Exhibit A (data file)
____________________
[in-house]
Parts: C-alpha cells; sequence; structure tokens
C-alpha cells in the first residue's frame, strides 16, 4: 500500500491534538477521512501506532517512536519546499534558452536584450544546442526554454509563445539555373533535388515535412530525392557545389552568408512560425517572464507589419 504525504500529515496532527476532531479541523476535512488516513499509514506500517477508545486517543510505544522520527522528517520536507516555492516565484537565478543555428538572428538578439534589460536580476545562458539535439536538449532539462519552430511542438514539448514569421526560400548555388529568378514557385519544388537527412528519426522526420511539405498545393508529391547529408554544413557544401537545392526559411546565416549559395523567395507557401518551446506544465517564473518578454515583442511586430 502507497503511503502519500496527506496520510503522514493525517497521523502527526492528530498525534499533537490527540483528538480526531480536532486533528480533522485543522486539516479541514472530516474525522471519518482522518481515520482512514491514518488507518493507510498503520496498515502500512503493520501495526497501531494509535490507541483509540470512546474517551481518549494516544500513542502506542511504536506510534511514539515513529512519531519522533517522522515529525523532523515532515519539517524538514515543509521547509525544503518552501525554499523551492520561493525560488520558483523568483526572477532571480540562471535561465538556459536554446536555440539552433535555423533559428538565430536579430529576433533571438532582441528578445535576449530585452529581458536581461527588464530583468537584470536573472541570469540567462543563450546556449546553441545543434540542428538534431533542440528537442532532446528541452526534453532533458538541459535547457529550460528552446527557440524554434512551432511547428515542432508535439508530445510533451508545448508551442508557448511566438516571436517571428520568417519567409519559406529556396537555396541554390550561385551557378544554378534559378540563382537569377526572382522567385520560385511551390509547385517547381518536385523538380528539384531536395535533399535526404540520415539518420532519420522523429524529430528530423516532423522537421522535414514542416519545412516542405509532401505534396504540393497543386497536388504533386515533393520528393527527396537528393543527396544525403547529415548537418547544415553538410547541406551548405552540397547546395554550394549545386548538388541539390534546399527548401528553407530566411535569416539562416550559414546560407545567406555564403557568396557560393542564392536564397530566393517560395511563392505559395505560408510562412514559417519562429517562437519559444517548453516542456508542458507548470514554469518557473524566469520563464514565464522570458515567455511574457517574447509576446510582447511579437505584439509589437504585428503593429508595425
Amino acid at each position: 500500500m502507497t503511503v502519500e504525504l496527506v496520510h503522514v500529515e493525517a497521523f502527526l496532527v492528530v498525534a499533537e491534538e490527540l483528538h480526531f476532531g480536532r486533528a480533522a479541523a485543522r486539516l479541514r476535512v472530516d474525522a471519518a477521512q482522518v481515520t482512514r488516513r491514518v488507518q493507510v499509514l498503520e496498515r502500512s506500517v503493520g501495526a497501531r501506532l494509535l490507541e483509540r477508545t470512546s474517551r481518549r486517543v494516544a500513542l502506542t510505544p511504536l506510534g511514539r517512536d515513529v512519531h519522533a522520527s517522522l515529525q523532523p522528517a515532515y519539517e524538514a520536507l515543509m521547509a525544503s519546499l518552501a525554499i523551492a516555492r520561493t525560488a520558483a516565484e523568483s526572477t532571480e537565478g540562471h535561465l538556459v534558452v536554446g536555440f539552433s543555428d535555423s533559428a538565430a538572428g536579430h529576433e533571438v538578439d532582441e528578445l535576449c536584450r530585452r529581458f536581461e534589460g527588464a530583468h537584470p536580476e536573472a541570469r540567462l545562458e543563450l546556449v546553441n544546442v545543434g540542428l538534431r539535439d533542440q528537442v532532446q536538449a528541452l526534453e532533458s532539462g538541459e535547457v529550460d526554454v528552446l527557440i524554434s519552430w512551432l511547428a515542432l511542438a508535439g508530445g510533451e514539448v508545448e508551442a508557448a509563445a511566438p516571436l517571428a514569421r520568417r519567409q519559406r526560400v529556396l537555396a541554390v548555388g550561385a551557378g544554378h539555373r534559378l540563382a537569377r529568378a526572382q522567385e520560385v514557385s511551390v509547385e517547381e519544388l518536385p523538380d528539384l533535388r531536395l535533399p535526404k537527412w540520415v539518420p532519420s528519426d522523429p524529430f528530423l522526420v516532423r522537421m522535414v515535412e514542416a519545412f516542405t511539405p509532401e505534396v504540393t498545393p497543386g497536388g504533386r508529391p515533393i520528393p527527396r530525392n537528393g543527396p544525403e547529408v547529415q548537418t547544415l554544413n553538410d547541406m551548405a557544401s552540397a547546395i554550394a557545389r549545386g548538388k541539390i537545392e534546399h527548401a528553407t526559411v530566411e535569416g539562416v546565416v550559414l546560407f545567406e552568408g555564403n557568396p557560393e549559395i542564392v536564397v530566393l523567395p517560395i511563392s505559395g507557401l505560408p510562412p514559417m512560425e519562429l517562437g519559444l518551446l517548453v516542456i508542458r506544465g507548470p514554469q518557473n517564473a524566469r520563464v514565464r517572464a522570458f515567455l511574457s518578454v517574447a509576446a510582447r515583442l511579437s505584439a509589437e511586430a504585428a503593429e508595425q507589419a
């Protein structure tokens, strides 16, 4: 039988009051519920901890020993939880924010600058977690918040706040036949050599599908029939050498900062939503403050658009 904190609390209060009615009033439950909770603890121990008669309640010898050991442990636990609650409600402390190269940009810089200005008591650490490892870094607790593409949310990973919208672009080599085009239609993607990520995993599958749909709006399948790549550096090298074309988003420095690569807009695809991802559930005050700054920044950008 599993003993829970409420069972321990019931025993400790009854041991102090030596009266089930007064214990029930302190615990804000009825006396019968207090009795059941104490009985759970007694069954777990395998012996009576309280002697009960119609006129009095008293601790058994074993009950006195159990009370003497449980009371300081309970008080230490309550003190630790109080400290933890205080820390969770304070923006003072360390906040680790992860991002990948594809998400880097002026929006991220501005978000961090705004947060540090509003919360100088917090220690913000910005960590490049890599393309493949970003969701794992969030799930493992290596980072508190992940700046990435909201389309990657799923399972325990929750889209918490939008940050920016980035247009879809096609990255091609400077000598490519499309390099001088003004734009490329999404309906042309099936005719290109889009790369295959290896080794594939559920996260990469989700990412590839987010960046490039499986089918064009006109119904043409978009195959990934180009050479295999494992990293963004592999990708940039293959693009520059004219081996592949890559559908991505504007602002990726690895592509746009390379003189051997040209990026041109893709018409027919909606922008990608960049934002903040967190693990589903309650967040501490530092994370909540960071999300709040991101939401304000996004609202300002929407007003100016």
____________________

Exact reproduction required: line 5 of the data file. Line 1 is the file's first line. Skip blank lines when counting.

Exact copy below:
């Protein structure tokens, strides 16, 4: 039988009051519920901890020993939880924010600058977690918040706040036949050599599908029939050498900062939503403050658009 904190609390209060009615009033439950909770603890121990008669309640010898050991442990636990609650409600402390190269940009810089200005008591650490490892870094607790593409949310990973919208672009080599085009239609993607990520995993599958749909709006399948790549550096090298074309988003420095690569807009695809991802559930005050700054920044950008 599993003993829970409420069972321990019931025993400790009854041991102090030596009266089930007064214990029930302190615990804000009825006396019968207090009795059941104490009985759970007694069954777990395998012996009576309280002697009960119609006129009095008293601790058994074993009950006195159990009370003497449980009371300081309970008080230490309550003190630790109080400290933890205080820390969770304070923006003072360390906040680790992860991002990948594809998400880097002026929006991220501005978000961090705004947060540090509003919360100088917090220690913000910005960590490049890599393309493949970003969701794992969030799930493992290596980072508190992940700046990435909201389309990657799923399972325990929750889209918490939008940050920016980035247009879809096609990255091609400077000598490519499309390099001088003004734009490329999404309906042309099936005719290109889009790369295959290896080794594939559920996260990469989700990412590839987010960046490039499986089918064009006109119904043409978009195959990934180009050479295999494992990293963004592999990708940039293959693009520059004219081996592949890559559908991505504007602002990726690895592509746009390379003189051997040209990026041109893709018409027919909606922008990608960049934002903040967190693990589903309650967040501490530092994370909540960071999300709040991101939401304000996004609202300002929407007003100016």